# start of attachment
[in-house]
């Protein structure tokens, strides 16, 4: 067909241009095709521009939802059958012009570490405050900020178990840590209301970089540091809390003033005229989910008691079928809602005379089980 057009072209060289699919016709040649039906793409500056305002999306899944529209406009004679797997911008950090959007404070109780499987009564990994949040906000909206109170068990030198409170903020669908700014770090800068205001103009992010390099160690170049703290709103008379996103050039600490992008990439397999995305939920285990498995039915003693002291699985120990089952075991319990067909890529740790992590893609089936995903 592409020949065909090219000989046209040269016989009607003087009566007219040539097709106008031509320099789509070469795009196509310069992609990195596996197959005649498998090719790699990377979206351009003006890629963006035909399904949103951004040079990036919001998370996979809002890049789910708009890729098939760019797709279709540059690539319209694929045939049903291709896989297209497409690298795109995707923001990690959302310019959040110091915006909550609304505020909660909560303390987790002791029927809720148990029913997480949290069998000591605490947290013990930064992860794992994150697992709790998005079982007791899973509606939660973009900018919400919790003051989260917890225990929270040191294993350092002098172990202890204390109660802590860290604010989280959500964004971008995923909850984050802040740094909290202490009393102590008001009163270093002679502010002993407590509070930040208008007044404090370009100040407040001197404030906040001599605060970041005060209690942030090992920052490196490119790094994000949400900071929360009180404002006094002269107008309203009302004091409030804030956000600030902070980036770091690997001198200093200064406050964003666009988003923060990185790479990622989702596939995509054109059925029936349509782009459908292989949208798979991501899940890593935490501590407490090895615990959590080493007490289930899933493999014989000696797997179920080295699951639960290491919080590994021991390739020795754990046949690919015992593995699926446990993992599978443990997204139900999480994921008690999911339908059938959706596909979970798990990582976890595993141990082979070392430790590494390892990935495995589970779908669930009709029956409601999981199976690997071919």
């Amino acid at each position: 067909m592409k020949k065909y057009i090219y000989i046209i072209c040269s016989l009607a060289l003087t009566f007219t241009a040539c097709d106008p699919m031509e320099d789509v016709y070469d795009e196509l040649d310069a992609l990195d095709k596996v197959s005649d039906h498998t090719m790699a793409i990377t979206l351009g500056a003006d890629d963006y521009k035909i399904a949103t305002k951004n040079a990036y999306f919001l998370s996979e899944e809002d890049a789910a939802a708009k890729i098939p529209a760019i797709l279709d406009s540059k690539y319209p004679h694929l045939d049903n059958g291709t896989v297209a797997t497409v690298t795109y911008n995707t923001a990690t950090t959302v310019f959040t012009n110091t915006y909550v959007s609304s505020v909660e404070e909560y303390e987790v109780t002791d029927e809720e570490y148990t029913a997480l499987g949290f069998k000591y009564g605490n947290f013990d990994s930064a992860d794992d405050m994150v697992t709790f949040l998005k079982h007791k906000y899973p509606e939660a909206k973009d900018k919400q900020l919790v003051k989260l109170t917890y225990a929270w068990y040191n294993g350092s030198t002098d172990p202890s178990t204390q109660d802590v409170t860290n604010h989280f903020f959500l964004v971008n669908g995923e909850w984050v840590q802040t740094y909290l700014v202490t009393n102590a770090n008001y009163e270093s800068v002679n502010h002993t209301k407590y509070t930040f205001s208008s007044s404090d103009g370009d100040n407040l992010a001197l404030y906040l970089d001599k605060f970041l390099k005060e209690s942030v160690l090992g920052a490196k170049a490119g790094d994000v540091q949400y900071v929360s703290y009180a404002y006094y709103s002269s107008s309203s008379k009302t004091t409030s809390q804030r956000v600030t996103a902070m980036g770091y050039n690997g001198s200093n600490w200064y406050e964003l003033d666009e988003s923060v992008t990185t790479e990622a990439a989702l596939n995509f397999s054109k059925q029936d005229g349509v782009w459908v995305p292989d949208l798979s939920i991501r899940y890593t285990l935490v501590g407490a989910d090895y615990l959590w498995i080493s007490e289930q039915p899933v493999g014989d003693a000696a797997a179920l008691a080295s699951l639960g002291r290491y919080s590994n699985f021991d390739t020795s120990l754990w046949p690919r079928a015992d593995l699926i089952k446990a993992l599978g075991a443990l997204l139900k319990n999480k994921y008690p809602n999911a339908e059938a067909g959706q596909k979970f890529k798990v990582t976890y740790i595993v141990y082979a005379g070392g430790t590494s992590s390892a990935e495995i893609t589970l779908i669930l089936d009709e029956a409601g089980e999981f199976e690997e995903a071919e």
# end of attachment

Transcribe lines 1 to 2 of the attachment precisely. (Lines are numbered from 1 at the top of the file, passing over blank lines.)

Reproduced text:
[in-house]
């Protein structure tokens, strides 16, 4: 067909241009095709521009939802059958012009570490405050900020178990840590209301970089540091809390003033005229989910008691079928809602005379089980 057009072209060289699919016709040649039906793409500056305002999306899944529209406009004679797997911008950090959007404070109780499987009564990994949040906000909206109170068990030198409170903020669908700014770090800068205001103009992010390099160690170049703290709103008379996103050039600490992008990439397999995305939920285990498995039915003693002291699985120990089952075991319990067909890529740790992590893609089936995903 592409020949065909090219000989046209040269016989009607003087009566007219040539097709106008031509320099789509070469795009196509310069992609990195596996197959005649498998090719790699990377979206351009003006890629963006035909399904949103951004040079990036919001998370996979809002890049789910708009890729098939760019797709279709540059690539319209694929045939049903291709896989297209497409690298795109995707923001990690959302310019959040110091915006909550609304505020909660909560303390987790002791029927809720148990029913997480949290069998000591605490947290013990930064992860794992994150697992709790998005079982007791899973509606939660973009900018919400919790003051989260917890225990929270040191294993350092002098172990202890204390109660802590860290604010989280959500964004971008995923909850984050802040740094909290202490009393102590008001009163270093002679502010002993407590509070930040208008007044404090370009100040407040001197404030906040001599605060970041005060209690942030090992920052490196490119790094994000949400900071929360009180404002006094002269107008309203009302004091409030804030956000600030902070980036770091690997001198200093200064406050964003666009988003923060990185790479990622989702596939995509054109059925029936349509782009459908292989949208798979991501899940890593935490501590407490090895615990959590080493007490289930899933493999014989000696797997179920080295699951639960290491919080590994021991390739020795754990046949690919015992593995699926446990993992599978443990997204139900999480994921008690999911339908059938959706596909979970798990990582976890595993141990082979070392430790590494390892990935495995589970779908669930009709029956409601999981199976690997071919």